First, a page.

Symbolism In Ovid's Metamorphoses

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In book IV of Metamorphoses, Ovid recounts the story of Pyramus and Thisbe, ill-fated sweethearts whose love was destroyed by a lion. Pyramus and Thisbe were neighbors in Babylon and friends during their childhood; as they aged, they fell madly in love. The families of the two lovers were enemies and forbid their engagement, but Pyramus and Thisbe’s love could not be suppressed. By communicating in secret through a crack in the wall, Pyramus and Thisbe devised a plan to escape from their families so that they could be together. During her departure, Thisbe encountered a lion whose muzzle was covered in blood. She fled and hid, but lost her veil during her escape. When Pyramus came upon the same lion, he noticed Thisbe’s veil in the lion’s…show more content…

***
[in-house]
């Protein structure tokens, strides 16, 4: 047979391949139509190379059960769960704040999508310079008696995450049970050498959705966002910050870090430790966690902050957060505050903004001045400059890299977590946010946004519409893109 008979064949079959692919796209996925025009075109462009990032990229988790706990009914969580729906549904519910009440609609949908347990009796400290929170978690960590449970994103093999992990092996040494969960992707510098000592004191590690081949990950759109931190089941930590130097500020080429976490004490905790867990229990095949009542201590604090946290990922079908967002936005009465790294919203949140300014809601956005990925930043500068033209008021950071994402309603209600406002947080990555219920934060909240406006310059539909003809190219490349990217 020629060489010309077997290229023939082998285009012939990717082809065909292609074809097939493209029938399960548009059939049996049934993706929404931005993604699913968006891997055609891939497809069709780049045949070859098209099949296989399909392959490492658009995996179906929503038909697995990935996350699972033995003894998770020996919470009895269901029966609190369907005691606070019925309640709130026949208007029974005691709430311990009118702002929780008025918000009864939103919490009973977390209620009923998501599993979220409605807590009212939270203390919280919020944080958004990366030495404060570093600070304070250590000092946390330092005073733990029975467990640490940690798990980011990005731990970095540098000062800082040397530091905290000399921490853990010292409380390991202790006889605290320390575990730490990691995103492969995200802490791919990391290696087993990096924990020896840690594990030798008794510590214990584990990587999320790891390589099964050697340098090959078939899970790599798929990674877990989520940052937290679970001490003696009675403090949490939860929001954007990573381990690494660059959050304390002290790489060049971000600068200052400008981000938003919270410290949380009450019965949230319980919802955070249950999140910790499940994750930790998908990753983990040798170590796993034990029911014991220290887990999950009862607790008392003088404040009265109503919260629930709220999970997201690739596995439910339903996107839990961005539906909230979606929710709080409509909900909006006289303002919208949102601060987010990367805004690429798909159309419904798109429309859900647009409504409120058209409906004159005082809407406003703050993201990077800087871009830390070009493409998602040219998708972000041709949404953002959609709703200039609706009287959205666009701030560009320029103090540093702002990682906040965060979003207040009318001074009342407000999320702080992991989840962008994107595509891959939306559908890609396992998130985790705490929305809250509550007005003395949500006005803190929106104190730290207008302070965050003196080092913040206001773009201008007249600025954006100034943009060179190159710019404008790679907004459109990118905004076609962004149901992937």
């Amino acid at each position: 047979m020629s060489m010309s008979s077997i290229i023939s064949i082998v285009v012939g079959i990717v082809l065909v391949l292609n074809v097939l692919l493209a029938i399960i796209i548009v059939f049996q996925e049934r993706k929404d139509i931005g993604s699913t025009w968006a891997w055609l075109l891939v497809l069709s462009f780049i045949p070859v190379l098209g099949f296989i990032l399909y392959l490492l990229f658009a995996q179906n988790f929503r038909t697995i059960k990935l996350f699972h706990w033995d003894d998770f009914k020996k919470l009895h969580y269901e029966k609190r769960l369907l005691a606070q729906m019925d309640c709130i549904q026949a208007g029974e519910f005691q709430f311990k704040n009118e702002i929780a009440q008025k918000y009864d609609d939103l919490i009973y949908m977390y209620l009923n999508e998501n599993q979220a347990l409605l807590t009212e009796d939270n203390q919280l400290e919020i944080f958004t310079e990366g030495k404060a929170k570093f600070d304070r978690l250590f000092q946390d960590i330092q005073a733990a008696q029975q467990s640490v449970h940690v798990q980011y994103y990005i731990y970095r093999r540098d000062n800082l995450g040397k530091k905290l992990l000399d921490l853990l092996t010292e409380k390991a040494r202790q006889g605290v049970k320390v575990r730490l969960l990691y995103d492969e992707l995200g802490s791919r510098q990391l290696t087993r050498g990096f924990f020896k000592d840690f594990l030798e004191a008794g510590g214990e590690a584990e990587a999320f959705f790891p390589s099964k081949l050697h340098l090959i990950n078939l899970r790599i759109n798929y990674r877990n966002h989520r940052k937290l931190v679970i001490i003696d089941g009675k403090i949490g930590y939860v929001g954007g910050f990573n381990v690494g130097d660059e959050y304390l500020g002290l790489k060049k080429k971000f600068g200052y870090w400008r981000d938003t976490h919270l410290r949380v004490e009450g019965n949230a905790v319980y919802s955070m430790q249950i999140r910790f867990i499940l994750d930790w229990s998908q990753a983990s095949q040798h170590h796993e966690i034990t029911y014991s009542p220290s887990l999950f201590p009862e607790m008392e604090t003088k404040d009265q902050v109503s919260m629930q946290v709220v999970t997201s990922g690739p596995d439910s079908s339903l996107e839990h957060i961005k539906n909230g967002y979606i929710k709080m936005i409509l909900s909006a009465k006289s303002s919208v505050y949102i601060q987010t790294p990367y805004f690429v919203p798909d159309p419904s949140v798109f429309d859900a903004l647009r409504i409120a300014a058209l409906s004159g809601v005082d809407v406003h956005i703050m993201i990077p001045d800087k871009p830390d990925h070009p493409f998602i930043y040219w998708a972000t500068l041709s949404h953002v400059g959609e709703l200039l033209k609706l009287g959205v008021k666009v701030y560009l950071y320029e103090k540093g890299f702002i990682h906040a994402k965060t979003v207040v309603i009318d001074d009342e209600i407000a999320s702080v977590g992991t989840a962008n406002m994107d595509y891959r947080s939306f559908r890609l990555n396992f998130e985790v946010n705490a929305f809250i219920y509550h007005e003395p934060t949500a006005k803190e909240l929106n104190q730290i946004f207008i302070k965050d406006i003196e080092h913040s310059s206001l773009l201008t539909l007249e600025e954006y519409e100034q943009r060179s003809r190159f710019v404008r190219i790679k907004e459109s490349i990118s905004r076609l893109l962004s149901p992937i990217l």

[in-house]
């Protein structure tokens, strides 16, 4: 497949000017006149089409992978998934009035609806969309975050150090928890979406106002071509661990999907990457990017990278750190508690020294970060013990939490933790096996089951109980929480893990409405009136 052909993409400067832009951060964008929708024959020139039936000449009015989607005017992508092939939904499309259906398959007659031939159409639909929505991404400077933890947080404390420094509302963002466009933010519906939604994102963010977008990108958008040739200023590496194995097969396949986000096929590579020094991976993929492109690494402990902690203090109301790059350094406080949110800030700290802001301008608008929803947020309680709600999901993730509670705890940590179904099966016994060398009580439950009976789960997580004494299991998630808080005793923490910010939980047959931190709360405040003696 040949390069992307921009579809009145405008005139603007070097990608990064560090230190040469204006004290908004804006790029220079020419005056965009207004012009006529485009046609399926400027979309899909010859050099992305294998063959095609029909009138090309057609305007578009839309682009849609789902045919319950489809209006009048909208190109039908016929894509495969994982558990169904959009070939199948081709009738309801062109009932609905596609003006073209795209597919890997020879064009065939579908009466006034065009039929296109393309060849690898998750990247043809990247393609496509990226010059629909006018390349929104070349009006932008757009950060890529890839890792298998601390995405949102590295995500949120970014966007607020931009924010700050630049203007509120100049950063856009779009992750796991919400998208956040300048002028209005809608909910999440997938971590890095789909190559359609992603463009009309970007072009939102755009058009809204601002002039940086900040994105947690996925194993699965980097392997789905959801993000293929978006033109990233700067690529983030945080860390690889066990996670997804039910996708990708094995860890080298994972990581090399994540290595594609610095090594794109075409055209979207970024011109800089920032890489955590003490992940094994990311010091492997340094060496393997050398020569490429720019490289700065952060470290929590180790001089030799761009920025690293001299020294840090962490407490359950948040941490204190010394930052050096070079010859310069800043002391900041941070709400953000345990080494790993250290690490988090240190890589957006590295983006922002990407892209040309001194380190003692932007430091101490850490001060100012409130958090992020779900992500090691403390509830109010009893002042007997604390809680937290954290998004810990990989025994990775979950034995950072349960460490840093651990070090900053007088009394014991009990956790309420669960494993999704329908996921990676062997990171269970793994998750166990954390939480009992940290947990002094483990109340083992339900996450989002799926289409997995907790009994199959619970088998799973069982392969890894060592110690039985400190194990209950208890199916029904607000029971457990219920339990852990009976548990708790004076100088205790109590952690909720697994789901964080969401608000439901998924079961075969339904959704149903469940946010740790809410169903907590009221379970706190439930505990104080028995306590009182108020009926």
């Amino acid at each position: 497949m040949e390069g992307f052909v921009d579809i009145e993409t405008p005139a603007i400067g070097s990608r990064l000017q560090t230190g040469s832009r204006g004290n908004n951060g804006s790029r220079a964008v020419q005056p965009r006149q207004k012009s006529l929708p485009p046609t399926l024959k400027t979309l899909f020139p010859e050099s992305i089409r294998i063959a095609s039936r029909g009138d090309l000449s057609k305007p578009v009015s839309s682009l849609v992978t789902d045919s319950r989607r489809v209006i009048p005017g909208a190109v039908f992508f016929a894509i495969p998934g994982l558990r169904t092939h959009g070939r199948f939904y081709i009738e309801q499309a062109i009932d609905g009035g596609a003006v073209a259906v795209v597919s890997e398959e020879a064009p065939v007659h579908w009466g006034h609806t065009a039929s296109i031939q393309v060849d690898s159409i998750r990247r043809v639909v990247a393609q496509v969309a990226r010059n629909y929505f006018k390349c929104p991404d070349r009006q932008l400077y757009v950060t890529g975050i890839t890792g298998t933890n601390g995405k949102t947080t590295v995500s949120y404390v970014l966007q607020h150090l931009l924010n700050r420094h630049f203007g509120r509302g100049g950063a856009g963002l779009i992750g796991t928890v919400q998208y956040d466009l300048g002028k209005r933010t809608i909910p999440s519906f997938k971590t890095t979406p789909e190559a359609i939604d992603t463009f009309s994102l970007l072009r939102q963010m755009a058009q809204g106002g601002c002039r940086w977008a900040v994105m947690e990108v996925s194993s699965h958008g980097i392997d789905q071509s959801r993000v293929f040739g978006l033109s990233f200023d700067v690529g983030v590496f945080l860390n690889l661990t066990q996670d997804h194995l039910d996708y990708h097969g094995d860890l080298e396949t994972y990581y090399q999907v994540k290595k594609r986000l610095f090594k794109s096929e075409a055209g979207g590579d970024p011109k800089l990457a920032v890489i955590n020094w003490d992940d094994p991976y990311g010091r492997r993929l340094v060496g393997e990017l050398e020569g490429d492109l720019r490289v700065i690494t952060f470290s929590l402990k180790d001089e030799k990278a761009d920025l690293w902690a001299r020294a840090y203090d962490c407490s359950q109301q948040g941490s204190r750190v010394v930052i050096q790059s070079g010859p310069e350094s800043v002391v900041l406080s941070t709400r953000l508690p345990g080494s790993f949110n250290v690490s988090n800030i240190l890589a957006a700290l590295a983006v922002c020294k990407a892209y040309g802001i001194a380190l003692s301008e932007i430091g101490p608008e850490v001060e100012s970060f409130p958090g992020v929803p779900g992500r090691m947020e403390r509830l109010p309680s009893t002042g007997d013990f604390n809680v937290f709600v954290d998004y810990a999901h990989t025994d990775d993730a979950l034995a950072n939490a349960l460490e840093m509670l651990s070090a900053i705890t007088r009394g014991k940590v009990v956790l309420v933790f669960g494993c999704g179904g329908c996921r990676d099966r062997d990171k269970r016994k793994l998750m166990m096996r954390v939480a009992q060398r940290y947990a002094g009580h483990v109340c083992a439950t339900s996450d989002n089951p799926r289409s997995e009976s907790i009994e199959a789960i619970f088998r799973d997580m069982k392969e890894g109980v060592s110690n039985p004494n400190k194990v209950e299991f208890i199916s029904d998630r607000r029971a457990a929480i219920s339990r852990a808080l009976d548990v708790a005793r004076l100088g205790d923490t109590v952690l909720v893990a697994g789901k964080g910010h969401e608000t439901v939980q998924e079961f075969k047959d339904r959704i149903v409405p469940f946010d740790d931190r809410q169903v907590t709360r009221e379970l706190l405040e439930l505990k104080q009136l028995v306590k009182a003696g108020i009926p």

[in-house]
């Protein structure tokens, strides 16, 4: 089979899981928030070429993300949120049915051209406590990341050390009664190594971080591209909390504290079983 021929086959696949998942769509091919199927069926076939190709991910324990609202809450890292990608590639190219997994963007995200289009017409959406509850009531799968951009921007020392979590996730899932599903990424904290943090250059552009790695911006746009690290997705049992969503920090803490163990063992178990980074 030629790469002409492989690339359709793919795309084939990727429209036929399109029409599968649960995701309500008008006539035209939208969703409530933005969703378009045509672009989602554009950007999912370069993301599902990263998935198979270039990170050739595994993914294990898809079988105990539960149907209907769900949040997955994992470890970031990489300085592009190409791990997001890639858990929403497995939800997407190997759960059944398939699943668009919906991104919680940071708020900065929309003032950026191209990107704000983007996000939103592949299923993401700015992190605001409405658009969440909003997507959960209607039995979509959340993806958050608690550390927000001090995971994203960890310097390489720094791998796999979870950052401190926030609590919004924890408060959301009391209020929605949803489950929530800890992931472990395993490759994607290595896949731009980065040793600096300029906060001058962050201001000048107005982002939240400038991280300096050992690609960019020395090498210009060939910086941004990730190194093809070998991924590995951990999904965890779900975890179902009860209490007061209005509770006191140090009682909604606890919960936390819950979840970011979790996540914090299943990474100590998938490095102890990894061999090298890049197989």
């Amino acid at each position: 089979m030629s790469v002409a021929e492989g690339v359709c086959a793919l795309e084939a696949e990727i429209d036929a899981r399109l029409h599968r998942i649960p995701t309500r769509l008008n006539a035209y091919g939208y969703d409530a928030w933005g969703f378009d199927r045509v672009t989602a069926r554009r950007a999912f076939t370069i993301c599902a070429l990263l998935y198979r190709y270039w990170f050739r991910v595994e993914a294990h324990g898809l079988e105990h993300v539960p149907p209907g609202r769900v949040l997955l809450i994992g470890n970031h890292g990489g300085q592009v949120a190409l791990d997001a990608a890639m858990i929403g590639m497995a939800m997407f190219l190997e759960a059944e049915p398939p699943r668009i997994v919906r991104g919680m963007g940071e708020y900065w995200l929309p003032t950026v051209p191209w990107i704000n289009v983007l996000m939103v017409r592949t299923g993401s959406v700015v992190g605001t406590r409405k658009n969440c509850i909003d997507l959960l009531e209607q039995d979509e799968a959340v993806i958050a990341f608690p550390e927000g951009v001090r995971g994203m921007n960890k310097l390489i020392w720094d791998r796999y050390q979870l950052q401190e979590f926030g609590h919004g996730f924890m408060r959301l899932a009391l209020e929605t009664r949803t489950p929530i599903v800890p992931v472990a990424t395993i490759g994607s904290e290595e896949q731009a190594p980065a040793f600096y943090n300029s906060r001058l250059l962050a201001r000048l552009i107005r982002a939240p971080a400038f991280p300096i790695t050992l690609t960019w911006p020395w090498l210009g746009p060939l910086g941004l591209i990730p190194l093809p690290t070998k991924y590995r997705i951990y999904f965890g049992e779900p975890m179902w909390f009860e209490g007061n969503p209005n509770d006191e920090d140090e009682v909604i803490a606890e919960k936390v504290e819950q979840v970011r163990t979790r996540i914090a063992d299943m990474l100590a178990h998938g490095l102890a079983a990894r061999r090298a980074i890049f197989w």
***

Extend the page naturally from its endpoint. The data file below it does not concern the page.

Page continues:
Although she is not explicitly mentioned in Ovid’s tale of Pyramus and Thisbe, she is exceedingly represented in a tapestry woven by an unknown artist in 1538 through symbolism. Juno’s most popular symbol is the peacock, but she is also often represented by lilies, horses, deer, rabbits, and cuckoo birds. It is important to note that her daughter, Venus, is represented by these symbols as well (), most likely because both gods represent love between two people. The tapestry depicts Pyramus’ dead body lying on the ground and Thisbe in the process of stabbing herself with his sword. Although this scene is the apparent focus of the tapestry, many elements are illustrated surrounding the lovers. Rabbits and a horse appear in the left-hand corner, a deer is present in the background, a peacock and cuckoo are shown perched on a fountain behind the lovers, and lilies are shown on the ground surrounding Pyramus and Thisbe. In many illustrations, symbols such as these are usually present in the background of the artwork, and are comparably insignificant in size compared to the main focus of the visualization. The audience might assume, by knowledge of the original story and the title of the tapestry being Pyramus and Thisbe, that the two suicidal lovers are the focus of the piece. Although their scene is significant in the “story” depicted in the tapestry, it is not the only feature emphasized by the artist. The horse and fountain on which the birds are perched shown in the picture are approximately the same size as Pyramus and Thisbe; one can interpret this using the metaphor significant is big (Kovecses) to mean that the symbolism of the horse, peacock, and cuckoo are equally significant to the meaning of the painting as are Pyramus and Thisbe themselves. The representation of Juno through symbolism within the Pyramus and Thisbe story is expected due to her relationship with marriage; the
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